Gold smuggling is a perennial issue. In 2016, the Minister of Natural Resources said that "approximately 15,000 ounces of gold is being smuggled from Guyana each week" with the possibility that gold from Columbia or Venezuela is also smuggled through the country's porous borders. [12] Smugglers often go to Suriname to sell gold due to lower taxation of 1% tax and 2% royalty, compared to Guyana's 2% tax and 5% royalty. [5] Brazil and the USA are also major destination points of smuggled gold. [12] In 2012, US$11.5 million of gold was seized in Curacao. [5]

Despite government enacting a ban on the use of mercury, it is still used for gold extraction by small-scale operations. [10] A 1995 cyanide spill associated with large-scale gold mining at Omai Mines caused significant damage to the eco-system of the Highland region. [2]


Guyana's mines yield a high quality calcined bauxite, with uses in the refractory, abrasive and chemical markets for high temperature applications. Guyana's reserves of bauxite was known to be 350-million-tons. Major mining sites are at Linden, south of Georgetown, and Kwakwani on the Berbice River [6] [13] In 2016, 1,479,090 tonnes of bauxite was produced. [14]

Bauxite mining began in 1914 [15] and took off in the 1920s with substantial investment from large-scale, foreign operations such as Demerara Bauxite Company (Demba) owned by Canada's Alcan, and Reynolds Bauxite Company owned by Reynolds Metals of the USA. [6] Bauxite production in the 1960s was around 3 million tons per year and by the early 1970s, the two companies made up 45 percent of the nation's foreign exchange earnings. [15] After Guyana's independence from Britain, there was a political shift towards large nationalizing these large, foreign-owned industries, but the resulting government run industries suffered from poor management, commodity price fluctuation, and global competition. Production fell to 1.3 million tons by 1988. [15]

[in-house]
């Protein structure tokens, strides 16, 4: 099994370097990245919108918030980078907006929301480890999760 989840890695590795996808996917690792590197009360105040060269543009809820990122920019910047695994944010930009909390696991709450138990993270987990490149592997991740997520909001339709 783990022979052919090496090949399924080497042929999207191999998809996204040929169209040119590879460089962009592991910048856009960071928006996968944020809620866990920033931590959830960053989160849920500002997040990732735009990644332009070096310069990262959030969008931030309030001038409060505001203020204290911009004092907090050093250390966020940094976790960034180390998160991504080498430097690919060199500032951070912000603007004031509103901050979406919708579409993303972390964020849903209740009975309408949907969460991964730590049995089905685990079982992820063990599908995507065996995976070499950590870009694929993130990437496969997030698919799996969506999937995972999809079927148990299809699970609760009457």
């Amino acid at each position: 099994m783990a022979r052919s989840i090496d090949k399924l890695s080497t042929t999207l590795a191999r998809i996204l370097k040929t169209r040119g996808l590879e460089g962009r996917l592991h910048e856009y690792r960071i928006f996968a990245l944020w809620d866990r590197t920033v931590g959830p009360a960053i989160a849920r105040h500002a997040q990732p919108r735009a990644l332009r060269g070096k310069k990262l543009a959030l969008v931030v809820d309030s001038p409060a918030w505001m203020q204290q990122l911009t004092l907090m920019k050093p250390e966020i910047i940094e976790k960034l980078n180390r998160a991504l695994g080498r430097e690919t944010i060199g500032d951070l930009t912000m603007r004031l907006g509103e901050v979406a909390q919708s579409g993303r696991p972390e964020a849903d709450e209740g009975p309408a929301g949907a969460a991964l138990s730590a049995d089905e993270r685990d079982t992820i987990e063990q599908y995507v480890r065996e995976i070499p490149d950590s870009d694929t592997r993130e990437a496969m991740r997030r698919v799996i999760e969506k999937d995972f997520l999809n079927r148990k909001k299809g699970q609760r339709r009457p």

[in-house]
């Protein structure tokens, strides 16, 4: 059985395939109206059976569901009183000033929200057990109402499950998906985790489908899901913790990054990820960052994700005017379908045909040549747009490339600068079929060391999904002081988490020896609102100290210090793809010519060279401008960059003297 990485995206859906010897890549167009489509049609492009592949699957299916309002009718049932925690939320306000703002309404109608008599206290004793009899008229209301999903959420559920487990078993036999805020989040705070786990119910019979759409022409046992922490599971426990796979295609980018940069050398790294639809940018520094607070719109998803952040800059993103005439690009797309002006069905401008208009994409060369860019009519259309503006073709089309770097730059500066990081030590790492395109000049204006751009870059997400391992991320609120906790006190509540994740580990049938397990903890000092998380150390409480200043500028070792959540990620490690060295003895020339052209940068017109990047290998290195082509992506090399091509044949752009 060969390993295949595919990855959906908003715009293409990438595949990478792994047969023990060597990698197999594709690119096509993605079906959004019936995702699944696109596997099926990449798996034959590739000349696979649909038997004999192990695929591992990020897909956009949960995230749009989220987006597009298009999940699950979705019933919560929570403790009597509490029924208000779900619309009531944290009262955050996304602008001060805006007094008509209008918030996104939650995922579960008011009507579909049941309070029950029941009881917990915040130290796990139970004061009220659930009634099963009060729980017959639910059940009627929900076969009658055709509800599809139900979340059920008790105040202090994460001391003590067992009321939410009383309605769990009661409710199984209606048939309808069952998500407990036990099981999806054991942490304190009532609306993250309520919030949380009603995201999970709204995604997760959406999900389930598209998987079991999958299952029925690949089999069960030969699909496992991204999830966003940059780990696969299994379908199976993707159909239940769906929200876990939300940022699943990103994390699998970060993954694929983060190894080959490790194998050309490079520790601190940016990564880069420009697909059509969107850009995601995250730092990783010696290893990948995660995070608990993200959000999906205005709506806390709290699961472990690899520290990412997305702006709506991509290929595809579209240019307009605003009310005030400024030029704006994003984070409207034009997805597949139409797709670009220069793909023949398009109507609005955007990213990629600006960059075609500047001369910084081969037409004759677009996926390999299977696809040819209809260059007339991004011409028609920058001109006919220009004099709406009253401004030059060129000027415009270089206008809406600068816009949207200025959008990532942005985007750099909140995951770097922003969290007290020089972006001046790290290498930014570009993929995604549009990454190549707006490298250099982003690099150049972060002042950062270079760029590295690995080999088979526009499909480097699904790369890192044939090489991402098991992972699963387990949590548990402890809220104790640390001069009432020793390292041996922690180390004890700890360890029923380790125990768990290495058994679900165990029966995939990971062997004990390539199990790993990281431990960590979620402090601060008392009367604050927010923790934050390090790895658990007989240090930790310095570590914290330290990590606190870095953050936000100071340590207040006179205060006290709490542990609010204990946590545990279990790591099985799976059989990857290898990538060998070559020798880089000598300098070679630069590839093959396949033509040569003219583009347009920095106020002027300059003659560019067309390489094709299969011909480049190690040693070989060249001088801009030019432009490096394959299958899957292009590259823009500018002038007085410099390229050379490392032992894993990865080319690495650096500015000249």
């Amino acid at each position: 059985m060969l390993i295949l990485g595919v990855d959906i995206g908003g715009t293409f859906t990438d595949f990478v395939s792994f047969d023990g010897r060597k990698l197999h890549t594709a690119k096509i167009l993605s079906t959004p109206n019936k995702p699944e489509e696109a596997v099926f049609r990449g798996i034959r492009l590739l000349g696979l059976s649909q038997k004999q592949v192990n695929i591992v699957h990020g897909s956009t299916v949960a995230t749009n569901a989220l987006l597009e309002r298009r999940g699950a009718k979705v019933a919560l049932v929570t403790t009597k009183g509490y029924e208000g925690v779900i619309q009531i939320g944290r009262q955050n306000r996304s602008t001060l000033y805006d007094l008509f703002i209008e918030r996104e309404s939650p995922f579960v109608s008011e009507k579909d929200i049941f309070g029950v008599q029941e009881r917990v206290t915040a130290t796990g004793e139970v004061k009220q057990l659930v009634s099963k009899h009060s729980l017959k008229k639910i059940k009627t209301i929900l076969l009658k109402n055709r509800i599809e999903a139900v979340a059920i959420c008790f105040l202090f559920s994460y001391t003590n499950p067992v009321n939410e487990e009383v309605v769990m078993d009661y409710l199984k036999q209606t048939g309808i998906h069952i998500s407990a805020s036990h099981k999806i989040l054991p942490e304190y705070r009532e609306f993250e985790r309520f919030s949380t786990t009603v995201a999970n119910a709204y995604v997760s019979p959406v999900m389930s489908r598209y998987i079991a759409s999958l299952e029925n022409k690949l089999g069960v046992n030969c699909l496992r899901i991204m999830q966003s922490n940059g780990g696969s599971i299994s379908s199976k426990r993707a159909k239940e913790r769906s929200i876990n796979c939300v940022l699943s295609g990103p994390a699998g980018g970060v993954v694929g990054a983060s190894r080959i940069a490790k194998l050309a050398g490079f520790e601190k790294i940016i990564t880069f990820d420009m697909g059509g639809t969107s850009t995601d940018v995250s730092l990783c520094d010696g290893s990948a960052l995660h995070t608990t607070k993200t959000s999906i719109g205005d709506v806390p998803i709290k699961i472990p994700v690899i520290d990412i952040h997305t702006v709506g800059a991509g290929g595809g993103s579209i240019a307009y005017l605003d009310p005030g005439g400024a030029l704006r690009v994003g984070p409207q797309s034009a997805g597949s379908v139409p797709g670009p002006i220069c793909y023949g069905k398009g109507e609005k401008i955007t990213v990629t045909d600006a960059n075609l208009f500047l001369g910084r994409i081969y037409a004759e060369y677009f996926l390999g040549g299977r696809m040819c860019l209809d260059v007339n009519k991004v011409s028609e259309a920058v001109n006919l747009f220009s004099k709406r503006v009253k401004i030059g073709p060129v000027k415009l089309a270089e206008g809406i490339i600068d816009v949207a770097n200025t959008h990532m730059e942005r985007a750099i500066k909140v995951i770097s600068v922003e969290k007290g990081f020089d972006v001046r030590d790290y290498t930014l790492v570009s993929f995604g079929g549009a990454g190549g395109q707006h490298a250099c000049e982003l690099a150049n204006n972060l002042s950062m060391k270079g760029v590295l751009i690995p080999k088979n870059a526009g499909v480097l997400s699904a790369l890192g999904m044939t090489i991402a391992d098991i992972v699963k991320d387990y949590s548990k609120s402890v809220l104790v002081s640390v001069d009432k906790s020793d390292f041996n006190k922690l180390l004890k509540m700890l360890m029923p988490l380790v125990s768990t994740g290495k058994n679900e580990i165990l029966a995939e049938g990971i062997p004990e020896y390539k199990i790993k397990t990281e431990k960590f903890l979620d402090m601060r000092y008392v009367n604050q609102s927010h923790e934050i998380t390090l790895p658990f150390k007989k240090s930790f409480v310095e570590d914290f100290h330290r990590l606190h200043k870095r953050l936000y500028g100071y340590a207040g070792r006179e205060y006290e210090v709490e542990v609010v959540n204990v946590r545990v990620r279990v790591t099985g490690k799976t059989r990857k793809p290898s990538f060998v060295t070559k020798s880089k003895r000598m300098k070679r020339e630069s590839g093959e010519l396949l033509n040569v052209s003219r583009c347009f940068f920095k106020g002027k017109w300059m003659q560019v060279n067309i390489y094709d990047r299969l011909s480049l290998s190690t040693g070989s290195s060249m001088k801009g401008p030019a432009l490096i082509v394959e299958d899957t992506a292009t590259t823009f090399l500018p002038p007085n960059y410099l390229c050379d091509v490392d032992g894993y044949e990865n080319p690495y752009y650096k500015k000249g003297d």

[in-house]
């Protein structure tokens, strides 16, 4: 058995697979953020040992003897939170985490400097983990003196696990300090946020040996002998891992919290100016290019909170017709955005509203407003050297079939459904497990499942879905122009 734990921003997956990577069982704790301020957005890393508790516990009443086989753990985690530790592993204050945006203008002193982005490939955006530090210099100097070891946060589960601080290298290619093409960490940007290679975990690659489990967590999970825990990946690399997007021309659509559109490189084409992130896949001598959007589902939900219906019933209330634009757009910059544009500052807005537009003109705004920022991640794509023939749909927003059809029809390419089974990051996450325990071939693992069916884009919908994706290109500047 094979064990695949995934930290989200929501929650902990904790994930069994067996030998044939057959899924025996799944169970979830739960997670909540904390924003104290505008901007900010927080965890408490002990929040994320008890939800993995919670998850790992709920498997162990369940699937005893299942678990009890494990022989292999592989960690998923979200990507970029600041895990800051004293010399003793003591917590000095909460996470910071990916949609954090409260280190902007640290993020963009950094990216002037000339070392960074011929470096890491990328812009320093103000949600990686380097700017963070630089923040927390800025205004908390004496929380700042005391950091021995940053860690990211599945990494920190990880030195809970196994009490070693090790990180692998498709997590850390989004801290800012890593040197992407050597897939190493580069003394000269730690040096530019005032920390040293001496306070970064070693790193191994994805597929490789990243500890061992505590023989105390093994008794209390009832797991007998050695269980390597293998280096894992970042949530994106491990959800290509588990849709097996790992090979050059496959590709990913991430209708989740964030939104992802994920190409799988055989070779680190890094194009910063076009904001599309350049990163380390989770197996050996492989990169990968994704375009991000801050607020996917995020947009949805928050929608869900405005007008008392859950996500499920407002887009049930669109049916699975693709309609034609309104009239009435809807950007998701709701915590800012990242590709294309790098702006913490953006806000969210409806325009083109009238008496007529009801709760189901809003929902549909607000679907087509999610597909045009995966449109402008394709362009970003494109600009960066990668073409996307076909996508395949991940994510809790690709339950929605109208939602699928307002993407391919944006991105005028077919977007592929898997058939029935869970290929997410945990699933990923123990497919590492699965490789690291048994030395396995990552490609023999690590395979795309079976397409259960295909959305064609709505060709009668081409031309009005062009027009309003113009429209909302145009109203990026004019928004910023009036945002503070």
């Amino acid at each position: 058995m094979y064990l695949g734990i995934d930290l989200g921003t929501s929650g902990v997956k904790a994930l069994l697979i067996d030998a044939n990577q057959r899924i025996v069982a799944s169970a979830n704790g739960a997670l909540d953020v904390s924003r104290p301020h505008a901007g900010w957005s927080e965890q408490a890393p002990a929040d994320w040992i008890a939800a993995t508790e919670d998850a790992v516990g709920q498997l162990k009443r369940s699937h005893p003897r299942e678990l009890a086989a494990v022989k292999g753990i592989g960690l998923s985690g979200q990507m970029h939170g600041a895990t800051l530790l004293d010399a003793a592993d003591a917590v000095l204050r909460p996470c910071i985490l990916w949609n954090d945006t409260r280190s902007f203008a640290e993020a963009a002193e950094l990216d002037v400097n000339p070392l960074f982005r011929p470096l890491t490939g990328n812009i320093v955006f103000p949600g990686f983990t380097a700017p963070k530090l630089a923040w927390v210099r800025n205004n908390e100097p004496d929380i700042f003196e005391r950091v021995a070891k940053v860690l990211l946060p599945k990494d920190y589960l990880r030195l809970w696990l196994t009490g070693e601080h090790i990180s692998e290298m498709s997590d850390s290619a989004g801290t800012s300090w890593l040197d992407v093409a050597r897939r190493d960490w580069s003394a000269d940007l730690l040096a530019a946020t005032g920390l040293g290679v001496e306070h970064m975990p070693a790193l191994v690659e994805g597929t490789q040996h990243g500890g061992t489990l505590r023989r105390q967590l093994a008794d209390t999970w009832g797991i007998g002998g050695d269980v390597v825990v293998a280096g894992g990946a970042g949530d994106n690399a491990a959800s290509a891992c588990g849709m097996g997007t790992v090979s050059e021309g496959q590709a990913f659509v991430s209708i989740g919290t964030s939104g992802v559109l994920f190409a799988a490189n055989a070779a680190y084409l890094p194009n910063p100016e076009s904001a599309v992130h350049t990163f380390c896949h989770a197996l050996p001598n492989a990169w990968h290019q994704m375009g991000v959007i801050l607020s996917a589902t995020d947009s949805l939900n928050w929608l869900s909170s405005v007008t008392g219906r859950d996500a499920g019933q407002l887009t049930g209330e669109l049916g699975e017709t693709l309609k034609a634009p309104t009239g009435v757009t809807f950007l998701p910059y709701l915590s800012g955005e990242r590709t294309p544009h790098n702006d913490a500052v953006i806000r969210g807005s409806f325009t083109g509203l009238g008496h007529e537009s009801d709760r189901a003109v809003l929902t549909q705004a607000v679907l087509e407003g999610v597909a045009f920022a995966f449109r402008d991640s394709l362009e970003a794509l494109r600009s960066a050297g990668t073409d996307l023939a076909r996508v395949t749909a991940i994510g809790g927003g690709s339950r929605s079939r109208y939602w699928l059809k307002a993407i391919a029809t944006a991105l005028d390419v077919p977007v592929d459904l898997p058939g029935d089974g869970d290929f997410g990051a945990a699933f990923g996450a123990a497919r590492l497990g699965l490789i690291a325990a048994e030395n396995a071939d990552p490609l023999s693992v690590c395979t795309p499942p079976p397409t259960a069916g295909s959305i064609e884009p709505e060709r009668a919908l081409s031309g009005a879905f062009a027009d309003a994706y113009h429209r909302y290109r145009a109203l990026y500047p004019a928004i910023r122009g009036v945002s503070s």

When privatization was used to improve economic prospects, majority shares were purchased once again by foreign companies. In 1985, Reynolds Bauxite Company was one of the first foreign companies to return, providing managerial assistance to Guymine at Kwakwani. [1]

Omai Bauxite Company, owned by Canadian IAMGOLD, was bought in 2007 by BOSAI, a Chinese company. [16] The other major mine in Berbice, formerly Aroaima Mining Company, is owned by Bauxite Company of Guyana Inc., a subsidiary of Russian-owned Rusal. The government maintains part ownership in both companies, 30% of Omai and 10% of Bauxite Company of Guyana.